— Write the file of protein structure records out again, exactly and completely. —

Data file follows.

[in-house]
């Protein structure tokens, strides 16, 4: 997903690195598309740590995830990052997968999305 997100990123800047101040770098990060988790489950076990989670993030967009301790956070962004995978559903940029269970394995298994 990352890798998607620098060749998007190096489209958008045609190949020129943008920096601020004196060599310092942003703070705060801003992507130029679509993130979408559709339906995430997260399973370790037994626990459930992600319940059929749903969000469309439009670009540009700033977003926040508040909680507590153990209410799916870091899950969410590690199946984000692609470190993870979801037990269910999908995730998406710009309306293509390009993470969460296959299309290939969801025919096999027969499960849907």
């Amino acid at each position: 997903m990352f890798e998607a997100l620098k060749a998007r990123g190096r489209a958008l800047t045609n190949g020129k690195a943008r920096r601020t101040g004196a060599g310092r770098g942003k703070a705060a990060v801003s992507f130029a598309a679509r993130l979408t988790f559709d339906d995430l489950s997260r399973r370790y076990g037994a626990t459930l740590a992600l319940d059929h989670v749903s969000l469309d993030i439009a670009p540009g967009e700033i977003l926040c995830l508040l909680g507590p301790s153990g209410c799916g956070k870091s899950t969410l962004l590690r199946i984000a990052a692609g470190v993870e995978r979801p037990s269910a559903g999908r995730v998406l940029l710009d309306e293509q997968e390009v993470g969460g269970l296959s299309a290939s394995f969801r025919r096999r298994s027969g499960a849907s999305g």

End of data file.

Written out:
[in-house]
């Protein structure tokens, strides 16, 4: 997903690195598309740590995830990052997968999305 997100990123800047101040770098990060988790489950076990989670993030967009301790956070962004995978559903940029269970394995298994 990352890798998607620098060749998007190096489209958008045609190949020129943008920096601020004196060599310092942003703070705060801003992507130029679509993130979408559709339906995430997260399973370790037994626990459930992600319940059929749903969000469309439009670009540009700033977003926040508040909680507590153990209410799916870091899950969410590690199946984000692609470190993870979801037990269910999908995730998406710009309306293509390009993470969460296959299309290939969801025919096999027969499960849907």
């Amino acid at each position: 997903m990352f890798e998607a997100l620098k060749a998007r990123g190096r489209a958008l800047t045609n190949g020129k690195a943008r920096r601020t101040g004196a060599g310092r770098g942003k703070a705060a990060v801003s992507f130029a598309a679509r993130l979408t988790f559709d339906d995430l489950s997260r399973r370790y076990g037994a626990t459930l740590a992600l319940d059929h989670v749903s969000l469309d993030i439009a670009p540009g967009e700033i977003l926040c995830l508040l909680g507590p301790s153990g209410c799916g956070k870091s899950t969410l962004l590690r199946i984000a990052a692609g470190v993870e995978r979801p037990s269910a559903g999908r995730v998406l940029l710009d309306e293509q997968e390009v993470g969460g269970l296959s299309a290939s394995f969801r025919r096999r298994s027969g499960a849907s999305g």